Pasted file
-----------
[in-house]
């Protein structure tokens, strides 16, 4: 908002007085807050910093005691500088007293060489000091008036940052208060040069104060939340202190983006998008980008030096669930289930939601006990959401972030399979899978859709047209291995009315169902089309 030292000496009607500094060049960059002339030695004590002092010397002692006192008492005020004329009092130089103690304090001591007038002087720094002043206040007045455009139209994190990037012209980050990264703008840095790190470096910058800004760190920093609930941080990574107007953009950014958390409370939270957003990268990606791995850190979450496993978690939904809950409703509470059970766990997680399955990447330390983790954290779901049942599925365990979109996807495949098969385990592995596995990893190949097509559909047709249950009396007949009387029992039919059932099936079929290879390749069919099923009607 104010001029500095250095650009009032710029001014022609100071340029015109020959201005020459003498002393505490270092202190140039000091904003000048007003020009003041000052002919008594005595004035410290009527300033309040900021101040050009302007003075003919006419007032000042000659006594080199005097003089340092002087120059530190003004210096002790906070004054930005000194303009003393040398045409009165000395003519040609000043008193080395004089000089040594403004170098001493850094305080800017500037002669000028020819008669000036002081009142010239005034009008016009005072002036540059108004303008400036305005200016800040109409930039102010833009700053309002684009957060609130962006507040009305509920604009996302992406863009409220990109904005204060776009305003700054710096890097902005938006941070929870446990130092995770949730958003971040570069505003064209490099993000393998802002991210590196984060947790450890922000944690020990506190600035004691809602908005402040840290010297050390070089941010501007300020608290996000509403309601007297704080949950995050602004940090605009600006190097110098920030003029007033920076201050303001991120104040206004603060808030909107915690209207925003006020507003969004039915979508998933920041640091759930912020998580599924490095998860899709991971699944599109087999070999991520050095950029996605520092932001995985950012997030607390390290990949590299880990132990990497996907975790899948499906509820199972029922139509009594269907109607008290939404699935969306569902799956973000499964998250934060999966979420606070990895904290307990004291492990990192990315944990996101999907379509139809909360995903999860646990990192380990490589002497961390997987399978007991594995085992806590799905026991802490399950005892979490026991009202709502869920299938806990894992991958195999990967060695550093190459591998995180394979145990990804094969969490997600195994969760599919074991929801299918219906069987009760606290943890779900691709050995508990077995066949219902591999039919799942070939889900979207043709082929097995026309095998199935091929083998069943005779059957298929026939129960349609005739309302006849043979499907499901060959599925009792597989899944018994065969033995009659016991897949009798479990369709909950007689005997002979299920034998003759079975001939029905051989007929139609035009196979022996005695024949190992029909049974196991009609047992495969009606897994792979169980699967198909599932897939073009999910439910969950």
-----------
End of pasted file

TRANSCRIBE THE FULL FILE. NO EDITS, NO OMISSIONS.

[in-house]
């Protein structure tokens, strides 16, 4: 908002007085807050910093005691500088007293060489000091008036940052208060040069104060939340202190983006998008980008030096669930289930939601006990959401972030399979899978859709047209291995009315169902089309 030292000496009607500094060049960059002339030695004590002092010397002692006192008492005020004329009092130089103690304090001591007038002087720094002043206040007045455009139209994190990037012209980050990264703008840095790190470096910058800004760190920093609930941080990574107007953009950014958390409370939270957003990268990606791995850190979450496993978690939904809950409703509470059970766990997680399955990447330390983790954290779901049942599925365990979109996807495949098969385990592995596995990893190949097509559909047709249950009396007949009387029992039919059932099936079929290879390749069919099923009607 104010001029500095250095650009009032710029001014022609100071340029015109020959201005020459003498002393505490270092202190140039000091904003000048007003020009003041000052002919008594005595004035410290009527300033309040900021101040050009302007003075003919006419007032000042000659006594080199005097003089340092002087120059530190003004210096002790906070004054930005000194303009003393040398045409009165000395003519040609000043008193080395004089000089040594403004170098001493850094305080800017500037002669000028020819008669000036002081009142010239005034009008016009005072002036540059108004303008400036305005200016800040109409930039102010833009700053309002684009957060609130962006507040009305509920604009996302992406863009409220990109904005204060776009305003700054710096890097902005938006941070929870446990130092995770949730958003971040570069505003064209490099993000393998802002991210590196984060947790450890922000944690020990506190600035004691809602908005402040840290010297050390070089941010501007300020608290996000509403309601007297704080949950995050602004940090605009600006190097110098920030003029007033920076201050303001991120104040206004603060808030909107915690209207925003006020507003969004039915979508998933920041640091759930912020998580599924490095998860899709991971699944599109087999070999991520050095950029996605520092932001995985950012997030607390390290990949590299880990132990990497996907975790899948499906509820199972029922139509009594269907109607008290939404699935969306569902799956973000499964998250934060999966979420606070990895904290307990004291492990990192990315944990996101999907379509139809909360995903999860646990990192380990490589002497961390997987399978007991594995085992806590799905026991802490399950005892979490026991009202709502869920299938806990894992991958195999990967060695550093190459591998995180394979145990990804094969969490997600195994969760599919074991929801299918219906069987009760606290943890779900691709050995508990077995066949219902591999039919799942070939889900979207043709082929097995026309095998199935091929083998069943005779059957298929026939129960349609005739309302006849043979499907499901060959599925009792597989899944018994065969033995009659016991897949009798479990369709909950007689005997002979299920034998003759079975001939029905051989007929139609035009196979022996005695024949190992029909049974196991009609047992495969009606897994792979169980699967198909599932897939073009999910439910969950």